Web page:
There were a whole lot of counter-balancing things going on in Northland. On one hand it was a super-safe National seat. On the other hand, that whole Sabin thing. But then again, the National Party political machine: Key, Joyce, Crosby/Textor, Curia, shitloads of money – they threw everything at this. But their actual candidate was a total novice going up against Winston Peters. And there was strategic voting. And the media bias against National was overwhelming. And voters could ‘send a message’ without changing the government.
I feel like all of these things should have factored against each other to produce a narrow win for National. Maybe a really narrow contested-on-the-specials win for Peters. And I was wrong. It was a landslide. Two factors counted for a lot more than they should have. They were, I think:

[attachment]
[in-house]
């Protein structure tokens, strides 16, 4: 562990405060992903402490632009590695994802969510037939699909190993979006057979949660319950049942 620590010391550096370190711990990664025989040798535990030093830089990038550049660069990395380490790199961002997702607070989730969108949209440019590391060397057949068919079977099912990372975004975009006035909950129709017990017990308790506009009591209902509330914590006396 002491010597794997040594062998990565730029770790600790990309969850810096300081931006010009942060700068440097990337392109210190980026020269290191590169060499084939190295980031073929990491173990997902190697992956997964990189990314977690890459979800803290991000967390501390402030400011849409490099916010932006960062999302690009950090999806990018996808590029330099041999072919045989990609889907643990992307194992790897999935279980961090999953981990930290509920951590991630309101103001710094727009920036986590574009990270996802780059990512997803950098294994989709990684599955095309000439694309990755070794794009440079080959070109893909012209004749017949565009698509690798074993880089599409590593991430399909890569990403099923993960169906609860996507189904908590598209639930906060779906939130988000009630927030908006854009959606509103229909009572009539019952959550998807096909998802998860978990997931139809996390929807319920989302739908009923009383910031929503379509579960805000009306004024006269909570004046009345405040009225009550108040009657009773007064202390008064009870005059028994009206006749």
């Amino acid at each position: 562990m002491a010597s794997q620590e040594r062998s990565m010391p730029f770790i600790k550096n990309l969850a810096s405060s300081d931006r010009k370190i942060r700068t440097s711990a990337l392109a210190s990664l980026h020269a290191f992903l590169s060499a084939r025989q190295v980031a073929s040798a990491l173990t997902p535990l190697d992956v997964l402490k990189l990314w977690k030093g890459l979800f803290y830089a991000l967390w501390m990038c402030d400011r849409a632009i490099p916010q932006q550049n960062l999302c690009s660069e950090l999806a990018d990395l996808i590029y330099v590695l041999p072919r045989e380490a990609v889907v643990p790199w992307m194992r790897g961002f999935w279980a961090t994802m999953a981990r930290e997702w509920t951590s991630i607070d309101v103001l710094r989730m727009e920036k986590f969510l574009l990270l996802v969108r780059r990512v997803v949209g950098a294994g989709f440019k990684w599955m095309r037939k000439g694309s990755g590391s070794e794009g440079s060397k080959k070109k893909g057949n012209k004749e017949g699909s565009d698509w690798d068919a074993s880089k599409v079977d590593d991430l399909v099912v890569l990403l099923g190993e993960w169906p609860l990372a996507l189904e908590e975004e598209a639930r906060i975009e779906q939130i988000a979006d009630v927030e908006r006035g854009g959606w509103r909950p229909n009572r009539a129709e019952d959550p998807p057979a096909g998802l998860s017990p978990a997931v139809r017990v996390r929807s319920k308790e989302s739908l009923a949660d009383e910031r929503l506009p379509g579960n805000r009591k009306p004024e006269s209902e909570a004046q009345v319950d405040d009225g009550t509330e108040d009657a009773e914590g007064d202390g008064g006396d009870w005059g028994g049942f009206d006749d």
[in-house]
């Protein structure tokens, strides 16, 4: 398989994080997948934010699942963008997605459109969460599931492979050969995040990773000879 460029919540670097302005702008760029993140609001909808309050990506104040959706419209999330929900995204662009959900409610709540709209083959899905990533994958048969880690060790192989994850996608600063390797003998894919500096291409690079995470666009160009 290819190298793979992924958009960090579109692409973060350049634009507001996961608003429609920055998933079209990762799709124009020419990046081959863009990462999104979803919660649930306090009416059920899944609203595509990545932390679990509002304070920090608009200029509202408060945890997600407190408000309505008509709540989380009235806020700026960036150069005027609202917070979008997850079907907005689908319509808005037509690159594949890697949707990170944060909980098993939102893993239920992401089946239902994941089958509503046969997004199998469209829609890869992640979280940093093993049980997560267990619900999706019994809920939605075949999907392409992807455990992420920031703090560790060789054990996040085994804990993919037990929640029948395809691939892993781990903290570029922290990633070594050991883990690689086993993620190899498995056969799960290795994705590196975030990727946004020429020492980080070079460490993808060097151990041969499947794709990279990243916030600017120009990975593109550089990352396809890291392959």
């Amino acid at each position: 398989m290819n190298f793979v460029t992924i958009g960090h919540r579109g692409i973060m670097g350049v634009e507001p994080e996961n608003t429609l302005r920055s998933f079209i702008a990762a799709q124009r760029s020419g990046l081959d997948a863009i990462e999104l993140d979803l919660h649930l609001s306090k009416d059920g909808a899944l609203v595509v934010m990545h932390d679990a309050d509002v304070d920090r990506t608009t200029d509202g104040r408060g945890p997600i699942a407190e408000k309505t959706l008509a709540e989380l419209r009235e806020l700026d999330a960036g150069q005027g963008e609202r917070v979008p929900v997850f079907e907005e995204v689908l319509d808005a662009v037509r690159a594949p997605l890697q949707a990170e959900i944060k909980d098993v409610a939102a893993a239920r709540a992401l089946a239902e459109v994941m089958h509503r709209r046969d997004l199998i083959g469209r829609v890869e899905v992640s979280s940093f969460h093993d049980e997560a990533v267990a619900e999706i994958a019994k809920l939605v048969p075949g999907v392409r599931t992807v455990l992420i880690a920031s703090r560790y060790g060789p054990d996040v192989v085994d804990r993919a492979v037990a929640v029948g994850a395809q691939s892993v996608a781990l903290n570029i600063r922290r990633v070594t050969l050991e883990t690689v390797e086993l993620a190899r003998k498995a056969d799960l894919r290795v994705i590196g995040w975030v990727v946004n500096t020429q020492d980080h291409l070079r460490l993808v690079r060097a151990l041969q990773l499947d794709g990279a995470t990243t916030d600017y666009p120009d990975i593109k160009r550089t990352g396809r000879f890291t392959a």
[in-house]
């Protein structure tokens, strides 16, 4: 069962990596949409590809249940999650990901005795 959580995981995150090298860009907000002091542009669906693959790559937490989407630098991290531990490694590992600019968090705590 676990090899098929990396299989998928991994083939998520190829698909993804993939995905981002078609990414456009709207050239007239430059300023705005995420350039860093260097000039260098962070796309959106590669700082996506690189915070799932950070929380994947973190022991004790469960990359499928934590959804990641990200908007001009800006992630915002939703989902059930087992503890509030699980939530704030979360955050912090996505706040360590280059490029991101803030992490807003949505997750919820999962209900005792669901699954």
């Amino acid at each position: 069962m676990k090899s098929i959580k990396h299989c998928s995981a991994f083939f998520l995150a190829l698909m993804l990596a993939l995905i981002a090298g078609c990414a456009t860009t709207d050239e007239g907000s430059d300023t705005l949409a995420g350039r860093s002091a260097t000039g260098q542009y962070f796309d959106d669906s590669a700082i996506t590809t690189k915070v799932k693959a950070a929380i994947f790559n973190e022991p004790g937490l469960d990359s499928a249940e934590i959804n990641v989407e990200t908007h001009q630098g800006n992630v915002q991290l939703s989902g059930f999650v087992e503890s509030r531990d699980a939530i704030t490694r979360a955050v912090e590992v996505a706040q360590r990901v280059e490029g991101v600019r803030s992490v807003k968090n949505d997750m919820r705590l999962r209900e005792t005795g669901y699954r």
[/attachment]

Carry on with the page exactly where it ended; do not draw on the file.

- The National machine under-performed. Not only did they get the tone of their messaging horribly wrong – the bridge bribe, the fleets of crown limos – but the actual on-the-ground organisation was, apparently, a total shambles until the final week of the campaign. People told me that while the campaign was underway and I simply didn’t believe them. How can you pour that much money and that much expertise into something and deliver such a catastrophe?
- Like I said in a previous post, the huge number of Labour supporters who turned out to cast strategic votes for another party in a by-election was (a) decisive and (b) surprising.
What does it all mean? The symbolism is obvious. All the actual result tells us is that in extraordinary circumstances a strong populist conservative candidate can win a seat off National so long as Labour doesn’t contest it.